My friends the flakes
What to do when pals cancel plans at the last minute, plus uncouth booth tactics.
I am an American woman married to a Brazilian man. I love the warmth and affection of Brazilian culture, but many of my Brazilian friends cancel plans at the last minute, for reasons that surely could have been foreseen. This makes me feel as though my time and friendship are not valued. I have stopped making plans with many of these friends, but is there anything else I can do? My husband and my more Americanized Brazilian friends just laugh and say, "Yes, that is typical Brazilian behavior."
K.K. / Waltham
I'm a planful type, too, and that behavior would drive me completely nuts, and I'd be tempted to get all screechy and "Typical Brazilian behavior, my foot. You're not in Brazil now, are you?" about it. Which would be, alas for you and me, completely ineffective. People don't change unless they want to, and changing the way you relate to time itself is profoundly difficult. I wonder how much pressure to change your Brazilian friends are even experiencing. It seems that native-born Americans are increasingly lax about RSVP-ing and following through on social commitments, as well.
When you've got friends who are socially unreliable -- due to a different cultural norm or plain old US-style spaciness -- there's no point taking it personally. They truly don't mean their behavior as the inconvenience and insult that it is.
Instead of giving up on these friends or trying to change them, change how you communicate with them. Call them spontaneously: "We're going hiking at Blue Hills in an hour. Want us to come pick you up?" Or inform them of plans that you've already made: "We're going to go see Star Trek this Friday at 7. If you want to join us, get your tickets and meet us in the lobby at 6:45." This might keep your plans, your friendships, and your sanity intact.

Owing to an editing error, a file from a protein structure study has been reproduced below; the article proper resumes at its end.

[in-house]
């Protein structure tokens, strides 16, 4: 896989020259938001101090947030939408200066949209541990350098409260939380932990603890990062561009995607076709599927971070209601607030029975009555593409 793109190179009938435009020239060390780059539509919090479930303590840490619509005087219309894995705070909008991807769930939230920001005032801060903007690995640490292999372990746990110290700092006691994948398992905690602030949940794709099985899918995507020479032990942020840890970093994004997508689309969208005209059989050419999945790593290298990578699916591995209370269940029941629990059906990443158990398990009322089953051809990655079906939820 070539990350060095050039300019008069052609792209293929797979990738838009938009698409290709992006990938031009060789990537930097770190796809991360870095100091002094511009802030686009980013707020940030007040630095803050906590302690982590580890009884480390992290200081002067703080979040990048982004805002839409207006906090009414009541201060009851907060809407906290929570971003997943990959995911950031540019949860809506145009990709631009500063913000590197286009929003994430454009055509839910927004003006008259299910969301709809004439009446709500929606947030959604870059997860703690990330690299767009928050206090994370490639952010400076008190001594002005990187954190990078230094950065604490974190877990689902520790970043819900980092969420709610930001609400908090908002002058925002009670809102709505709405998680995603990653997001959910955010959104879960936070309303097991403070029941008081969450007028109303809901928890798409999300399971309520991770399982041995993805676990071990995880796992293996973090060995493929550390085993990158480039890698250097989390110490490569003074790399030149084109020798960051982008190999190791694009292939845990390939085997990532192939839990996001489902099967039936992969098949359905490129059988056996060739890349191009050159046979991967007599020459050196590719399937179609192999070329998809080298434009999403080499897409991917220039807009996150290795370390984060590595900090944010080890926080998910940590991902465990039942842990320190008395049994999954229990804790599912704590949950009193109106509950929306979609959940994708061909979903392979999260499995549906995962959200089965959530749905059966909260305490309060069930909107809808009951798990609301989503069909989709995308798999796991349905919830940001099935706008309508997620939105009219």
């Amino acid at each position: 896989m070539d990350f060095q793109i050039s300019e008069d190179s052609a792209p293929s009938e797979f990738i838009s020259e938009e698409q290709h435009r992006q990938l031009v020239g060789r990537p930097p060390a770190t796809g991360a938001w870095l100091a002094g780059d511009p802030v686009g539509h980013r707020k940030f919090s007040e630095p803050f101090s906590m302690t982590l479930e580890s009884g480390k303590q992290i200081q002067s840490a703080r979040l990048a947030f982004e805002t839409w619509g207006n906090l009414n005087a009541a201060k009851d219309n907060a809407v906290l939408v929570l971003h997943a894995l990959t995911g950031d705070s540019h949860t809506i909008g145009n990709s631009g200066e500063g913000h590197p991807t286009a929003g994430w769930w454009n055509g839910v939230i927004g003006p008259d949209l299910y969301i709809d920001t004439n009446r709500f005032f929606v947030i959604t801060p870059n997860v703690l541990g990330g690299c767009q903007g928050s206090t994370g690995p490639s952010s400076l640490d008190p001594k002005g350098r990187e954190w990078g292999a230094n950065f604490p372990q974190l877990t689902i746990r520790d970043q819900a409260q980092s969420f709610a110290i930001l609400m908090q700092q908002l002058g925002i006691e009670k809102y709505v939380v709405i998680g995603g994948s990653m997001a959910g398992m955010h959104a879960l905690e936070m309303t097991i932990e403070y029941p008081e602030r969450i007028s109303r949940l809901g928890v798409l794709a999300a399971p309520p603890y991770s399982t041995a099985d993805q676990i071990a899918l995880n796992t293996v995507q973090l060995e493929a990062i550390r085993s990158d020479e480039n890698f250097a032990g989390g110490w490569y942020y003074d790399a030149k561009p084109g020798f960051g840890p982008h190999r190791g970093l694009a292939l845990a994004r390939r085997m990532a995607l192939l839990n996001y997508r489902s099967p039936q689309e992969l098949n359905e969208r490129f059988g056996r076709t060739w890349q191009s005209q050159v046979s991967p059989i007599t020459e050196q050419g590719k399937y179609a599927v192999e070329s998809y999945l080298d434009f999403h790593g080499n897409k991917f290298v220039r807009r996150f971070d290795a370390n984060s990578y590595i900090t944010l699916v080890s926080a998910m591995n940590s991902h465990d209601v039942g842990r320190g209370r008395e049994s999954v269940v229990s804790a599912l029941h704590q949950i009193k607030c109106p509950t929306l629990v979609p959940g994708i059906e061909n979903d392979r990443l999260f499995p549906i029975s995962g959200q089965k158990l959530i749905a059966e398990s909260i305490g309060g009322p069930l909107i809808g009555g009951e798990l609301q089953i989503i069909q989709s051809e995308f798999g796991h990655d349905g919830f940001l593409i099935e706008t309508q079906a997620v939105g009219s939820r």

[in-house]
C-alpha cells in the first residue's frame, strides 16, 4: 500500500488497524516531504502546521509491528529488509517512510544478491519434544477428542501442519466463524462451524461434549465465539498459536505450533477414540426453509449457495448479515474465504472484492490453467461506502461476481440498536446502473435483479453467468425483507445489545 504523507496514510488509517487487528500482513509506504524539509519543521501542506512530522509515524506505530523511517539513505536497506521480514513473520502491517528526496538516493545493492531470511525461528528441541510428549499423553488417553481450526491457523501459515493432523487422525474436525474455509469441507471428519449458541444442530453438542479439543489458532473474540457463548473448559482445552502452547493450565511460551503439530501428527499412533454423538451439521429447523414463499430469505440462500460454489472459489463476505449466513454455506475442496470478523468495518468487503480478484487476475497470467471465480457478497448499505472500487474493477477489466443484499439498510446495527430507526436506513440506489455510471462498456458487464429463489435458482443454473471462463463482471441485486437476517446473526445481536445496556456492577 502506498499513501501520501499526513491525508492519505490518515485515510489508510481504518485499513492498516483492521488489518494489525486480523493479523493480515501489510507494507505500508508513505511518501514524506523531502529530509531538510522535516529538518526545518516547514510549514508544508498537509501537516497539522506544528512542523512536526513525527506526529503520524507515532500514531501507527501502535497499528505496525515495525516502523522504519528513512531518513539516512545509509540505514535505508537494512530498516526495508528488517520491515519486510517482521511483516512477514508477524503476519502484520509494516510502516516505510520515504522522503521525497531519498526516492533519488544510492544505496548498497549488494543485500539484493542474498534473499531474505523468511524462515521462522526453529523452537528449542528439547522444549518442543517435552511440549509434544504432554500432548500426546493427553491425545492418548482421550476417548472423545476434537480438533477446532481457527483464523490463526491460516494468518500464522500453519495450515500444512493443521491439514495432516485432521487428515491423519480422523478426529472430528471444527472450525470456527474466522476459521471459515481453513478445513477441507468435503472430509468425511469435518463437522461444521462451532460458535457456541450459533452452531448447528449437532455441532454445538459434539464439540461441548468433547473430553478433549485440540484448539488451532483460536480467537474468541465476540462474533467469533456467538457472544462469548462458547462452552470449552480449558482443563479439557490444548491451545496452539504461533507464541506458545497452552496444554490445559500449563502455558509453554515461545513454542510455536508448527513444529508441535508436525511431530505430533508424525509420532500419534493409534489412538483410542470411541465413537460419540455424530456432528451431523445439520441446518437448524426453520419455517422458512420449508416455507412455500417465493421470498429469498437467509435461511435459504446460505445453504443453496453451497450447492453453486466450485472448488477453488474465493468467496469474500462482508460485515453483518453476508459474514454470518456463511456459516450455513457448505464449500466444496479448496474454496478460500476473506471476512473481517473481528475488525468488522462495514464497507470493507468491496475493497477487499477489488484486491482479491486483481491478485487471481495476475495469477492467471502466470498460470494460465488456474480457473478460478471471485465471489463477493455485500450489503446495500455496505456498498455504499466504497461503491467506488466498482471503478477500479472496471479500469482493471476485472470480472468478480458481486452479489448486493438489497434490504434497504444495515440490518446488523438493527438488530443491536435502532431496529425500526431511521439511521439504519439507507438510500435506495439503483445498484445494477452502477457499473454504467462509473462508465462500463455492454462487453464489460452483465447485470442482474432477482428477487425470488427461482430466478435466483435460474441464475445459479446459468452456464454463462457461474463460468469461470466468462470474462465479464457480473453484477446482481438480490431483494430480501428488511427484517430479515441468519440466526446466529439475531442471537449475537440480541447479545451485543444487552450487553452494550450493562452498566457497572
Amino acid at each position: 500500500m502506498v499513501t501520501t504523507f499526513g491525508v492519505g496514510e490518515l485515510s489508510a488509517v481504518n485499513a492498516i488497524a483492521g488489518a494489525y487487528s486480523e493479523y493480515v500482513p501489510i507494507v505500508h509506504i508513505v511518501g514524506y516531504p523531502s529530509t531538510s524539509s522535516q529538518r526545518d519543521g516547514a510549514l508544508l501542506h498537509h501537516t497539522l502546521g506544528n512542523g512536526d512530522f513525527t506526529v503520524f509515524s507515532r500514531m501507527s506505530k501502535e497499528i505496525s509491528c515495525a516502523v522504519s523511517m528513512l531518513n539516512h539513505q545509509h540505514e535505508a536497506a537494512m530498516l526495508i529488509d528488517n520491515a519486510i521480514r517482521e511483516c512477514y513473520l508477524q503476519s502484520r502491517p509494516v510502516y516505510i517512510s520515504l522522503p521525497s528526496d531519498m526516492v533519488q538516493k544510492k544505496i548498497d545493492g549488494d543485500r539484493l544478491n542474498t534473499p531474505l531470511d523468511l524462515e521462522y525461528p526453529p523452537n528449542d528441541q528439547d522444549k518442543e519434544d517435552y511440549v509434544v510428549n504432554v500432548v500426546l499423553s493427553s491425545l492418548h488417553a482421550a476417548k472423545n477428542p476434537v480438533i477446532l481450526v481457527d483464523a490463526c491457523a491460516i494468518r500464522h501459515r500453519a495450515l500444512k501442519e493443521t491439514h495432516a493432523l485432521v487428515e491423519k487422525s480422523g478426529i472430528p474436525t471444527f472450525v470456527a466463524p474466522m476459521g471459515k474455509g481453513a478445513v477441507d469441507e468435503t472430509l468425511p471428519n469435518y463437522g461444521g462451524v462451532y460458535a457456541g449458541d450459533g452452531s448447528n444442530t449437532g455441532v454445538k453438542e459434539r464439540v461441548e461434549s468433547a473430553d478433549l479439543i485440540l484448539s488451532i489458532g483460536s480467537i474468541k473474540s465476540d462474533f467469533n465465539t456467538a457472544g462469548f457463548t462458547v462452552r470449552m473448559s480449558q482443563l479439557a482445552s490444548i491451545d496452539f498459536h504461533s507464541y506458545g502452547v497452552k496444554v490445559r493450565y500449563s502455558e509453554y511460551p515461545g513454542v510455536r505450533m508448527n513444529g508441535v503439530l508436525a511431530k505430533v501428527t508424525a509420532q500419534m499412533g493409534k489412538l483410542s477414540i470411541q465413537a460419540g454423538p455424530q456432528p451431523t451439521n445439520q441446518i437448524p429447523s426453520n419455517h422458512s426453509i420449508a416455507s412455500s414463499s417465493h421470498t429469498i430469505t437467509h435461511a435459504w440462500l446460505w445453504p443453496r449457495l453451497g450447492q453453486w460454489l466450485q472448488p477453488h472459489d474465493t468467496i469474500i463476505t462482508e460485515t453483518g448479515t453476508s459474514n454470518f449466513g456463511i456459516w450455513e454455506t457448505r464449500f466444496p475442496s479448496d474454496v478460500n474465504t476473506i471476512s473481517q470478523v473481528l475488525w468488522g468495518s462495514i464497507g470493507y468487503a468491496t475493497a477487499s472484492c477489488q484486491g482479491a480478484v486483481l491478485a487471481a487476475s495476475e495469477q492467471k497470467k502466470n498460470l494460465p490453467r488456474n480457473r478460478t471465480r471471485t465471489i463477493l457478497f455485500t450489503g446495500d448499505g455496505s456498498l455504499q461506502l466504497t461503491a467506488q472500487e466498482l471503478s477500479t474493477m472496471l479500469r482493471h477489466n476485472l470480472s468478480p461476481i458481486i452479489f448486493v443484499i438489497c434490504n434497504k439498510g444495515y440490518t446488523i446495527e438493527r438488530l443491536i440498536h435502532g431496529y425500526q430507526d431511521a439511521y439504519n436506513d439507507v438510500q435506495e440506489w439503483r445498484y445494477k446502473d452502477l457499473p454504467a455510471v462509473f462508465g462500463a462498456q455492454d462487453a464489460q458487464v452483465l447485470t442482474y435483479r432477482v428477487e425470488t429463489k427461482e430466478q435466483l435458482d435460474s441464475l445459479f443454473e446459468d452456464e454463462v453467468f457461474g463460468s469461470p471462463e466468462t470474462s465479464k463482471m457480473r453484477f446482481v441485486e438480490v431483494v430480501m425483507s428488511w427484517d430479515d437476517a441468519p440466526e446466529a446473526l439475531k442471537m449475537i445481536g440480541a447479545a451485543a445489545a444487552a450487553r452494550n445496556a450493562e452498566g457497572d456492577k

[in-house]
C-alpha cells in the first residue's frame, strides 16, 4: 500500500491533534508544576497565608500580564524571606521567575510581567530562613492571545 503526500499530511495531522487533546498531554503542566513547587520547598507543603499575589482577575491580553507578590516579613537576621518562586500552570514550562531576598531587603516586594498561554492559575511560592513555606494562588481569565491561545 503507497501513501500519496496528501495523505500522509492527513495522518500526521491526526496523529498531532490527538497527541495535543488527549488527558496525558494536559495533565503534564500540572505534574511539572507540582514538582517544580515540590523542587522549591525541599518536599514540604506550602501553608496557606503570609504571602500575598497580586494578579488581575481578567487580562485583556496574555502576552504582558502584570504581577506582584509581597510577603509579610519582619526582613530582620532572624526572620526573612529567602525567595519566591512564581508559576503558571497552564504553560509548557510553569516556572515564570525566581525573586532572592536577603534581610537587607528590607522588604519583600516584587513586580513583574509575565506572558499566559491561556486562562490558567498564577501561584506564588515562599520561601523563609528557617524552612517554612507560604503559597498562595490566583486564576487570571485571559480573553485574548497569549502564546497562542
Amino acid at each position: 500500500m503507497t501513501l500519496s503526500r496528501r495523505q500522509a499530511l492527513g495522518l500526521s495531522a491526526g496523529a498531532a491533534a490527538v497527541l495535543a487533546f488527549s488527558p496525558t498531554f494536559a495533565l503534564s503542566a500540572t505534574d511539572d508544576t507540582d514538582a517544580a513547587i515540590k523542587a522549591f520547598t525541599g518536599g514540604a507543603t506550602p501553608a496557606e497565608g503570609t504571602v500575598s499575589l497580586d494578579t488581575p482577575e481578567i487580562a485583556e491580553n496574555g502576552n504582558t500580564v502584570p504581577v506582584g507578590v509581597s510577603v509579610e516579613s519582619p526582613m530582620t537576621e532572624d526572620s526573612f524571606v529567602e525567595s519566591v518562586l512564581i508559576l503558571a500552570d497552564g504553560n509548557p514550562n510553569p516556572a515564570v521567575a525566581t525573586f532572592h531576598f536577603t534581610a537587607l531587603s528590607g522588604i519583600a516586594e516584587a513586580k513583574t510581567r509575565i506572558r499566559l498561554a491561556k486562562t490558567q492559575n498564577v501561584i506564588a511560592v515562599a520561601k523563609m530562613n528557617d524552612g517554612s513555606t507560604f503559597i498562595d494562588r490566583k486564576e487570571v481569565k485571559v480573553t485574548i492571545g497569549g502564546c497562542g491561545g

My husband and I have a few favorite restaurants with booth seating. Occasionally, our mealtime bliss is interrupted by a child (or worse, a fidgety adult) kicking the bottom of the booth. My husband will often turn around and shoot a glare, which is rarely successful. I prefer to kick back on the seat or squirm in response to let them know their booth neighbor is being disturbed. Should we say something or just continue with our passive-aggressive strategies?
H.M. / Millbury
There are no words for how much I love the fact that you define your own behavior as passive-aggressive and then more or less ask me to approve of it. I don't, of course, because you're returning rudeness with rudeness, and as you admit, it's not even working. Little kids, by their nature, don't usually know when they're annoying others, so glaring at them is mean. And wriggling or kicking back may well convey "Let's play Morse code!" rather than "Knock it off, kid."
If children are kicking your seat, try addressing them directly and politely: "Excuse me, I can feel it when you kick the booth like that. Can you not do that? Thank you!" I have heard from parents that this works, because the child appreciates being treated like an adult. This implies that the same approach would work with adults, too.
If you are the sort of confrontation-phobic person who simply can't address another person directly, then learn deep breathing or some other psychological technique to resign yourself to the occasional booth-kicking in peace.
Either adapt to the annoying behavior of others or do something straightforward to stop it. Glares, sighs, and tit-for-tats are the worst techniques, both morally and strategically.
Miss Conduct is Robin Abrahams, a Cambridge-based writer with a PhD in psychology. Her new book is Miss Conduct's Mind Over Manners.
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